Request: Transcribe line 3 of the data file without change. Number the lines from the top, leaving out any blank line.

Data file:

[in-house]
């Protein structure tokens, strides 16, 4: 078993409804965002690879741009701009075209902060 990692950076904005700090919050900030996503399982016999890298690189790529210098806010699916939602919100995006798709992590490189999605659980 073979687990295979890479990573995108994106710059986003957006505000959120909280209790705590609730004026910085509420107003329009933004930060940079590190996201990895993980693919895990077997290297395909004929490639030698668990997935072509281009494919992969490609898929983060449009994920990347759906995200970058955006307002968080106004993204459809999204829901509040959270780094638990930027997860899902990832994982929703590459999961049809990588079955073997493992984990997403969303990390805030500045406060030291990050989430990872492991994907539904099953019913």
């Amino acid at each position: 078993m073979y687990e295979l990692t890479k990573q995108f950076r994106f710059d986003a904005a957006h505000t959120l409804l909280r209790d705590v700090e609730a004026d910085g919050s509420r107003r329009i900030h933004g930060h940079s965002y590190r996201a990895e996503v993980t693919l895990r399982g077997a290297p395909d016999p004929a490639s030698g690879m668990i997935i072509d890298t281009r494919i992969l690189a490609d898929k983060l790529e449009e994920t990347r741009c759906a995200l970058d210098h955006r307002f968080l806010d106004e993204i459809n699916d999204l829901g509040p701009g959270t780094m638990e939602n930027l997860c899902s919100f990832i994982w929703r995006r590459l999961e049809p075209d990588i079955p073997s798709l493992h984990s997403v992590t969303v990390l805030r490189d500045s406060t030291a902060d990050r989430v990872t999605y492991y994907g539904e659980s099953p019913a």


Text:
């Amino acid at each position: 078993m073979y687990e295979l990692t890479k990573q995108f950076r994106f710059d986003a904005a957006h505000t959120l409804l909280r209790d705590v700090e609730a004026d910085g919050s509420r107003r329009i900030h933004g930060h940079s965002y590190r996201a990895e996503v993980t693919l895990r399982g077997a290297p395909d016999p004929a490639s030698g690879m668990i997935i072509d890298t281009r494919i992969l690189a490609d898929k983060l790529e449009e994920t990347r741009c759906a995200l970058d210098h955006r307002f968080l806010d106004e993204i459809n699916d999204l829901g509040p701009g959270t780094m638990e939602n930027l997860c899902s919100f990832i994982w929703r995006r590459l999961e049809p075209d990588i079955p073997s798709l493992h984990s997403v992590t969303v990390l805030r490189d500045s406060t030291a902060d990050r989430v990872t999605y492991y994907g539904e659980s099953p019913a």